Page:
Choosing Your Memory
The educational resources organization Teachers and Writers Collaborative, or TWC, suggests that focusing on one single memory allows you to create a more realistic portrayal in your poem. You can brainstorm your poem by making a list of memories you recall in detail. After that, select the one that is most vibrant and significant. Many students assume that poetry has to be dark and sad, but an "I Remember" poem can evoke positive memories, too. For example, you might write about the first time you visited the ocean as a child.
Mining Your Memory
TWC also writes that reading an "I Remember" poem should be like looking at a family picture; the important details should be clear, visible and well-defined. One way to mine your memory for detail is to list as many sensory descriptions of the event as you can recall. For example, you might remember the feeling of the sand eroding beneath your feet, the smell of the salty air and the sounds of seagulls and tourists laughing. You can also consider the overall significance of the memory and what it means to you years later.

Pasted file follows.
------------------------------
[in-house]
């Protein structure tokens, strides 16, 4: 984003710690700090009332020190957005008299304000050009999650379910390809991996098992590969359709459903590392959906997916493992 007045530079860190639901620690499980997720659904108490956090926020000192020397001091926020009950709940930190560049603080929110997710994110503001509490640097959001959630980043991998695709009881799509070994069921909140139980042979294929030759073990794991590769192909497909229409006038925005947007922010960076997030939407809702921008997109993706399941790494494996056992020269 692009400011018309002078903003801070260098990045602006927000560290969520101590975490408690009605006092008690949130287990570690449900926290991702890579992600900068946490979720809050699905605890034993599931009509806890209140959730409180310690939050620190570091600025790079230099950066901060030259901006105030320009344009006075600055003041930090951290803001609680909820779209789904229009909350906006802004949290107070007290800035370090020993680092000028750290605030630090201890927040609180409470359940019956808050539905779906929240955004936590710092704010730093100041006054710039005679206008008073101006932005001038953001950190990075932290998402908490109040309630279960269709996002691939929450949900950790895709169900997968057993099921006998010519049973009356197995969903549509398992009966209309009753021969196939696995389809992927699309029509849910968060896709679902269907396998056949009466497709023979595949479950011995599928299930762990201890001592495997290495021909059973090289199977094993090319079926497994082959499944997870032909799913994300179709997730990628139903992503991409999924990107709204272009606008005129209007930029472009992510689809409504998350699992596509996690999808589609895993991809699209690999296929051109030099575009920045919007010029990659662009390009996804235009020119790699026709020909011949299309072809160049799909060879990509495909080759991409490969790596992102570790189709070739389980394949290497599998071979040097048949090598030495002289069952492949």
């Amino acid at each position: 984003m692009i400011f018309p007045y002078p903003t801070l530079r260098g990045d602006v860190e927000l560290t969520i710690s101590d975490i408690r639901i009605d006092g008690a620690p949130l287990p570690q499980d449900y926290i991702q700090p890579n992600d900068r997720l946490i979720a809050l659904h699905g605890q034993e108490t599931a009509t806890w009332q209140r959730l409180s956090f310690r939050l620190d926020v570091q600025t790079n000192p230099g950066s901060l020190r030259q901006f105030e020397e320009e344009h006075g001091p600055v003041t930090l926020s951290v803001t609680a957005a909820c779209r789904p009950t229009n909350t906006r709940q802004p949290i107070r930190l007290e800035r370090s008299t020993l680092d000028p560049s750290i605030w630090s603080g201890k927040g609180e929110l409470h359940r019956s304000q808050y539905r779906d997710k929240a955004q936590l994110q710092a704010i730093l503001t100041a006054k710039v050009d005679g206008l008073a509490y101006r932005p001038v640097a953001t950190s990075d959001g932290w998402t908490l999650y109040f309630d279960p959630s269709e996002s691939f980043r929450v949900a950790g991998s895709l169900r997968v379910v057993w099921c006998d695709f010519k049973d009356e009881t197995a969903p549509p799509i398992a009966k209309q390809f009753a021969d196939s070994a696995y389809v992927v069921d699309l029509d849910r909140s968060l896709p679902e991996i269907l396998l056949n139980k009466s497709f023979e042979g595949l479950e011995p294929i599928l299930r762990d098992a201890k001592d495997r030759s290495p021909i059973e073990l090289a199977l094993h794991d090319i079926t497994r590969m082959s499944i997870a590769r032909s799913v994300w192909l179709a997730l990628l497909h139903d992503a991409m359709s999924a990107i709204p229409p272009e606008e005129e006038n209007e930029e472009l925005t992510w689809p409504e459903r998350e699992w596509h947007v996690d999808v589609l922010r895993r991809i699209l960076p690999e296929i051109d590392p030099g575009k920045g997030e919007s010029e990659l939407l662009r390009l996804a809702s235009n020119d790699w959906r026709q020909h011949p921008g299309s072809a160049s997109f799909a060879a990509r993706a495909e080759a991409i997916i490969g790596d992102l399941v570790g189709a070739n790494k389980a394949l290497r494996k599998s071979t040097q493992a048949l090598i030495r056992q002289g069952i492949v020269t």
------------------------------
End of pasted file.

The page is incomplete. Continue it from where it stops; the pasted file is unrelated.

According to the non-profit poetry organized Spoken Word Lab, the poem repeats the phrase "I remember" each time a new detail is introduced. However, the organization of the lines doesn't have to be rigid; some aspects of the memory may continue for two or three lines, as in Joe Brainard's poem "I Remember." To construct your poem, you can use your sensory brainstorming list to make each detail its own line or to group together similar details. For your ocean poem, the first line might read, "I remember sand shrinking in my toes, the pull of the sea."
Read Write Think states that ultimately, poetry about memory should leave readers with a sense of why this particular recollection is significant. One way to end your poem is having your final line relate this information. You can state the significance directly, saying of the ocean, "I remember its vastness, being overwhelmed." You could also be more indirect and metaphorical, ending with the line, "I remember the horizon, an illusion of an ending." Leaving the reader with a culminating line will transform your poem from a list of details into a complete picture.